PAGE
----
Scaling up business solutions contributing to the Sustainable Development Goals: The corporate impact venturing approach

The Sustainable Development Goals (SDGs), which will shape the global development agenda from now until 2030, explicitly call on business to use creativity and innovation to address sustainable development challenges, such as poverty, gender equality, clean water, HIV/AIDS, access to energy, and climate change.

Here at the World Business Council for Sustainable Development (WBCSD), we are strongly engaged in translating the SDGs’ ambitions and words into business action underpinned by business solutions. We define solutions as business-led ventures that are impactful, scalable, measurable, replicable, and going beyond business as usual. These solutions enable companies to better manage their risks, anticipate consumers’ demand, build positions in growth markets, secure access to needed resources, and strengthen their supply chains.

In order to enable business action, we have most notably launched the SDG Compass, in partnership with the UN Global Compact and GRI (Global Reporting Initiative). Companies can use this guide to align their strategies with the relevant SDGs, and measure and manage their impacts. It is supported by a live and constantly updated inventory of business indicators and tools.

On the advocacy side, we have issued a joint statement alongside a wide range of business organizations and networks, underscoring the importance of the UN Guiding Principles on Business and Human Rights (UNGPs) as a powerful and critical companion to the SDGs.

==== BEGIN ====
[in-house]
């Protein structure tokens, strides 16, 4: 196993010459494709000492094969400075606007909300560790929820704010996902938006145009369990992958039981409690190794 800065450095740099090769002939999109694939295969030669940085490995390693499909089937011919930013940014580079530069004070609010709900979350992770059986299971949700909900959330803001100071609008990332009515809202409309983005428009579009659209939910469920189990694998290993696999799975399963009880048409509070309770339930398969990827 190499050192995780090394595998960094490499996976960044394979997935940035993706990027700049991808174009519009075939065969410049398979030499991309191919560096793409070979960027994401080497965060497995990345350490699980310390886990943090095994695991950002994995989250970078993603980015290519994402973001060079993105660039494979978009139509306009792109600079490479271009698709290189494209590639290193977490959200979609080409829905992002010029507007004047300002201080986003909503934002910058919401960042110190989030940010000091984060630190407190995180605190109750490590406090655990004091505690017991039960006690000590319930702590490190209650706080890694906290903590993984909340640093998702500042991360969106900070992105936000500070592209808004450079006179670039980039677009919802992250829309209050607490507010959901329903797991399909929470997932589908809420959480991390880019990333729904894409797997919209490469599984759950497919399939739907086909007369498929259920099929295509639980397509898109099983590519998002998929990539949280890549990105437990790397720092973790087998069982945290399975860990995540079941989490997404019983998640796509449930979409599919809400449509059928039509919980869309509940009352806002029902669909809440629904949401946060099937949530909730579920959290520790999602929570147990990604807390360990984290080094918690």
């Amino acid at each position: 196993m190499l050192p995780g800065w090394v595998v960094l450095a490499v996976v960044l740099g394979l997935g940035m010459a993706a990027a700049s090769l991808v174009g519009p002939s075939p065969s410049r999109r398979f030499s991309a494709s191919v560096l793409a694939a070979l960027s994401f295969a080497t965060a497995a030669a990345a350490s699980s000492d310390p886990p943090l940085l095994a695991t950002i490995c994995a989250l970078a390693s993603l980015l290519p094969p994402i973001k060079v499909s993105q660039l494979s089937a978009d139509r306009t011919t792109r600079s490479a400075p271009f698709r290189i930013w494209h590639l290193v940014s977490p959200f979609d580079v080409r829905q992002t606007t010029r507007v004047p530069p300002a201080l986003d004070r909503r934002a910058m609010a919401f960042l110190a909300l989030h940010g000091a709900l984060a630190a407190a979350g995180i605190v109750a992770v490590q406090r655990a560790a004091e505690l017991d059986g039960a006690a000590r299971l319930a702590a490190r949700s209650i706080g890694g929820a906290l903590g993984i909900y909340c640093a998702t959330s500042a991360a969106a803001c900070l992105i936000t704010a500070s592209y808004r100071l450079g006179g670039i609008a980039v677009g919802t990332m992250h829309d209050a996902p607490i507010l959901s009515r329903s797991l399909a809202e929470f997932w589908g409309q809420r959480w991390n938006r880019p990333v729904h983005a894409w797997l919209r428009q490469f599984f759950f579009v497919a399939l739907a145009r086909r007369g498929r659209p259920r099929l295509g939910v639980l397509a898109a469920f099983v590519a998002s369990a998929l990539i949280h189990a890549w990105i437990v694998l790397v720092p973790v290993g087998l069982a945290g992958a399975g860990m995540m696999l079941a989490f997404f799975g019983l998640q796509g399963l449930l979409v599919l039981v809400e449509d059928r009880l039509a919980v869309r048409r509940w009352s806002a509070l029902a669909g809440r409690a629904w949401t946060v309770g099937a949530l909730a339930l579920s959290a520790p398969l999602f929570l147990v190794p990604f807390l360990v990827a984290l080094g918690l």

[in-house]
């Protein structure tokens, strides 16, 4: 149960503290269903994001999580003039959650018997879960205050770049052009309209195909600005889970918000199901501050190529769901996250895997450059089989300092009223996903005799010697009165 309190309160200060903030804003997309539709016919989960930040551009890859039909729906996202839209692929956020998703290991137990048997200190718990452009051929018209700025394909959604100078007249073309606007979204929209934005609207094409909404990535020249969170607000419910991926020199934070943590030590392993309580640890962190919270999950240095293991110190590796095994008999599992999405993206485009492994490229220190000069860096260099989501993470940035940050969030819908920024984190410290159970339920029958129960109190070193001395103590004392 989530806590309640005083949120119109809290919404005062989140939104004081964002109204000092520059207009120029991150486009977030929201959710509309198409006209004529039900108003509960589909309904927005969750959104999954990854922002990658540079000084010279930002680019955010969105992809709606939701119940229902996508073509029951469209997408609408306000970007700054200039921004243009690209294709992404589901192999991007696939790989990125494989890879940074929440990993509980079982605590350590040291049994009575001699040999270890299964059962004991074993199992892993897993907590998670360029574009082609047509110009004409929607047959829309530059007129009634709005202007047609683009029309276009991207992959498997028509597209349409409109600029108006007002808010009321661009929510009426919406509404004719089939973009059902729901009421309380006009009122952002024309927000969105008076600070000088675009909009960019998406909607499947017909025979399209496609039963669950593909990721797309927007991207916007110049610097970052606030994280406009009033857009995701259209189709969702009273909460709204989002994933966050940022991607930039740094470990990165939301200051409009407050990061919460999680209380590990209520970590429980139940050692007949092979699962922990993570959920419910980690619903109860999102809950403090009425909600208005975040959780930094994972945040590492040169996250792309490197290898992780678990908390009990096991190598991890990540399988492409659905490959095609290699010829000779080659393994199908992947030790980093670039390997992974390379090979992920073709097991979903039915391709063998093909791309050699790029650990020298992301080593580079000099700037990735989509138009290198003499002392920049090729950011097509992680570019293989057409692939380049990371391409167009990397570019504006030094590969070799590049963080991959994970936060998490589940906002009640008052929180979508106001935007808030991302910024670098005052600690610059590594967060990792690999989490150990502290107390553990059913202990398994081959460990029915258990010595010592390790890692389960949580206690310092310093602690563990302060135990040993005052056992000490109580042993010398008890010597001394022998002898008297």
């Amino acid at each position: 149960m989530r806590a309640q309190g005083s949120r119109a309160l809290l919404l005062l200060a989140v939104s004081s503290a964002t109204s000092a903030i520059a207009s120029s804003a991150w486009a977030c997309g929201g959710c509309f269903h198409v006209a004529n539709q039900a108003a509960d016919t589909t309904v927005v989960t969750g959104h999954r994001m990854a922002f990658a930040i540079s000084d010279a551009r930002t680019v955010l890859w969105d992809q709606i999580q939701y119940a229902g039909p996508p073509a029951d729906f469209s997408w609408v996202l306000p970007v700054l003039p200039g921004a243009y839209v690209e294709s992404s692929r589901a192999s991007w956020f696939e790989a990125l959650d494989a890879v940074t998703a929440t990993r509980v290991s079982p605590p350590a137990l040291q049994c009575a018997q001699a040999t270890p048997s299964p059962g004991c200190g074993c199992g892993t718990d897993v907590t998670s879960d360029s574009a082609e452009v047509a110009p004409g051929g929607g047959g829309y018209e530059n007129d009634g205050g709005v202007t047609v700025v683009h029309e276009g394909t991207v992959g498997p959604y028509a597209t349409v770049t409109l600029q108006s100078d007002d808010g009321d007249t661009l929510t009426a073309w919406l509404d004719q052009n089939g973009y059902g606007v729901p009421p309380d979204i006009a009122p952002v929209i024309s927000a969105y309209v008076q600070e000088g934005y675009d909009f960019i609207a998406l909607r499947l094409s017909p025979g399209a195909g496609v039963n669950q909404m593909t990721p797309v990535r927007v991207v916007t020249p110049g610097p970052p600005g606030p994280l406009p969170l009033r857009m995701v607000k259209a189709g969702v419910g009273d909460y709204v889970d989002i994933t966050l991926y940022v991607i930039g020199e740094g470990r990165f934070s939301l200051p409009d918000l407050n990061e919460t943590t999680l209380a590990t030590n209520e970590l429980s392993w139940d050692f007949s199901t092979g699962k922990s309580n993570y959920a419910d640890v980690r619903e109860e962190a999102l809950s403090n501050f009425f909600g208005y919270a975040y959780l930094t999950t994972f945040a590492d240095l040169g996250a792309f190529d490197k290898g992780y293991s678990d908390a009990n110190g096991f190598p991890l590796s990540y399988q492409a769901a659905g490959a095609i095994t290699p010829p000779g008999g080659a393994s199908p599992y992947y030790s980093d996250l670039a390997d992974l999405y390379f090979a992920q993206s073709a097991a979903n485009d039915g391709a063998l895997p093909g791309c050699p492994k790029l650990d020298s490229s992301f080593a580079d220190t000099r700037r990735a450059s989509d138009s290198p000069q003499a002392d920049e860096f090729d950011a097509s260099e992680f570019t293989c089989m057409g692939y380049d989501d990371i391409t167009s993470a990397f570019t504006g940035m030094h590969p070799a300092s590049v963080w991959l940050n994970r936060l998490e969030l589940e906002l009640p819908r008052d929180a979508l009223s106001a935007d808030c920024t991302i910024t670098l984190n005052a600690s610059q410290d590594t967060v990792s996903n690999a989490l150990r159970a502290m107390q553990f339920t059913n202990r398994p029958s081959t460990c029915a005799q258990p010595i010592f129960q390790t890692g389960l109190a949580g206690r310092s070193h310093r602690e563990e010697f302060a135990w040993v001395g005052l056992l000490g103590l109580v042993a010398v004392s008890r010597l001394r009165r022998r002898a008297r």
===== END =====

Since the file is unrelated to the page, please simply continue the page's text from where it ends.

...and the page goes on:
Another notable example is our corporate WASH Pledge, signed by 36 companies so far, has secured access to safe water, sanitation and hygiene for 1.6 million people worldwide. This is a business-led initiative that secures access to safe water, sanitation and hygiene (WASH) for all employees at the workplace.

The above are just three examples showcasing how the WBCSD’s work aligns with this global agenda as well as our Action2020 platform, a science-based action plan we launched in late 2013 engaging companies to implement innovative and scalable business solutions and improve the business case for sustainability. More outputs will be shared over the course of the next few months. There will most notably be a CEO Guide on the SDGs, whilst the outputs of our Low Carbon Technology Partnerships initiative (LCTPi), which seeks to catalyze action to accelerate low-carbon technology development and scale up deployment with the aim of limiting global warming to below 2°C, will be presented at COP21 in Paris in early December.

Scaling up business solutions through corporate impact venturing

As a means of delivering a blueprint for creating business solutions, the WBCSD is supporting, alongside our member company Novozymes and a number of other corporate co-founders, the creation of DIVA, an innovative incubator focused on de-costing and de-risking business solutions addressing sustainability challenges.

DIVA is a not-for-profit incubator that can co-invest in for-profit impact ventures in partnership with large corporations, with a focus on early-stage business development requiring innovative models and partnerships. Such an incubator will enable companies to reach further and become more ambitious in creating impact and scaling solutions.

What is corporate impact venturing?

There are several pathways corporations can take to pursue business development, all of which can be impact-oriented. One of them is corporate venturing, which leverages people, ideas, technology and business assets to drive new forms of value creation, either alone or in a joint venturing approach. For corporations that are leaders in both sustainability and business development, corporate impact venturing is simply another pathway to organic growth, alongside more incremental business-building and acquisition-based approaches.